Abstract: Series 108, Lecture 5

The Harvey Lectures Series 108 (2012—2013)

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Lecture #5: Thursday, March 21, 2013 — Watch Video of Lecture

Chaperonin-assisted protein folding:
“Nature leaves nothing to chance”

Arthur L Horwich, MD

Arthur L Horwich, MD

Sterling Professor of Genetics
Professor of Pediatrics
Investigator, Howard Hughes Medical Institute

Howard Hughes Medical Institute, Yale University School of Medicine

New Haven, Connecticut

Dr Horwich's Website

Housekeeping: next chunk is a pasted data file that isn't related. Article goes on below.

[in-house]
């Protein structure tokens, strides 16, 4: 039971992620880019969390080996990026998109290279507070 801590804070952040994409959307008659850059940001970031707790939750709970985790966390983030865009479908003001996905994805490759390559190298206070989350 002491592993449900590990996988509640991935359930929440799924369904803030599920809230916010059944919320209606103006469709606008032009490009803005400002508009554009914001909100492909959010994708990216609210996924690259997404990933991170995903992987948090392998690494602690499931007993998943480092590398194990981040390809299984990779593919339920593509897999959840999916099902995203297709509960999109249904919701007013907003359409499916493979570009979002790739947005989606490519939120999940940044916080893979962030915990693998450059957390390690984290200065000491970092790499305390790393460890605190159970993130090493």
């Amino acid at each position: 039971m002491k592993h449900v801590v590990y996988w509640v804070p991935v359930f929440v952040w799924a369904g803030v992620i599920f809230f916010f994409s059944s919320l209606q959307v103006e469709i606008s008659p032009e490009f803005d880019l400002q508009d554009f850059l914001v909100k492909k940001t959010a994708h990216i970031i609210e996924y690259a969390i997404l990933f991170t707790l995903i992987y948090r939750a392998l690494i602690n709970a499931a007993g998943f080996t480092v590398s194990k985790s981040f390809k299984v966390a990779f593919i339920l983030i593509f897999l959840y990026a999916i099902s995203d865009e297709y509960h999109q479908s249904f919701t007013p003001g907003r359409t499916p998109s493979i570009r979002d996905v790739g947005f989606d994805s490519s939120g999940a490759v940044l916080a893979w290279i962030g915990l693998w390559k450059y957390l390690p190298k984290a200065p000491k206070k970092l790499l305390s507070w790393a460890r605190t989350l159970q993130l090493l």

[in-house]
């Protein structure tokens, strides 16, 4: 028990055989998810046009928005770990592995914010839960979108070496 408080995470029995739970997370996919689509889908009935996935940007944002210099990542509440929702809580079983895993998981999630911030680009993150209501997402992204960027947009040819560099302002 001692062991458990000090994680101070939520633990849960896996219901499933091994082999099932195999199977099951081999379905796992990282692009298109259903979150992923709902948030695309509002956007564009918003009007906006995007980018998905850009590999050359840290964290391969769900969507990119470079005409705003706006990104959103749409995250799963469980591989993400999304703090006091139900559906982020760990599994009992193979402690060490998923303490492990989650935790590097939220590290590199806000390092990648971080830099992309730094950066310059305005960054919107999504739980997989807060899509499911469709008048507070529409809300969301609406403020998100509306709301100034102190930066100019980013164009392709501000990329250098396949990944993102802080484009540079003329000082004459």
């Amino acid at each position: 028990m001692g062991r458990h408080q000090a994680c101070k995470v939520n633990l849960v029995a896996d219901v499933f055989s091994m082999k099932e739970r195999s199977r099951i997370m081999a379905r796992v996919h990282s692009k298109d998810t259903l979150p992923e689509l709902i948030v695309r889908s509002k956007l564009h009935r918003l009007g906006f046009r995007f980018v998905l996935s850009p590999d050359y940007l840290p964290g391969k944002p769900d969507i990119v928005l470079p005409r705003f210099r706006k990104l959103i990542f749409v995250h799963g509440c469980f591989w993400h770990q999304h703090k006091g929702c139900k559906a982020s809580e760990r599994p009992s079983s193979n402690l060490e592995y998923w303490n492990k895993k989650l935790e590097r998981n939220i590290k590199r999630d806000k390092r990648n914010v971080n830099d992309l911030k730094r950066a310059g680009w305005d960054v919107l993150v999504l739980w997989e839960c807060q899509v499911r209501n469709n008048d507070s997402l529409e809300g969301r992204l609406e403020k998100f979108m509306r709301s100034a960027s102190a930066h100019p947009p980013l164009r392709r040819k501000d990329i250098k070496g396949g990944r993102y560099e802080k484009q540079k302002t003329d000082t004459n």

The astonishing ribonuclease refolding experiment of Anfinsen and his coworkers in the late 1950s made clear that the primary sequence of a polypeptide chain contains all of the information to guide it to the native active form. But not all proteins can spontaneously refold in vitro in such an experiment, instead forming misfolded aggregates. Likewise, expression of many eukaryotic proteins in bacteria results in inactive, aggregated forms. The notion of kinetic assistance to protein folding was intimated by Anfinsen himself - he at one point drew a blob for a “machine” that could “template” non-native proteins, but he could not decipher what feature would be universally recognized. The discovery in yeast of a mutant that blocked refolding of imported proteins demonstrated that folding is, in fact, assisted in the cell and that there is a shared feature recognized by a beautiful machine that Nature has devised to solve the kinetic difficulty of protein folding to the native state. I review the history of the discovery and subsequent elucidation of mechanism and then address the nature of the many neurodegenerative diseases associated with protein misfolding.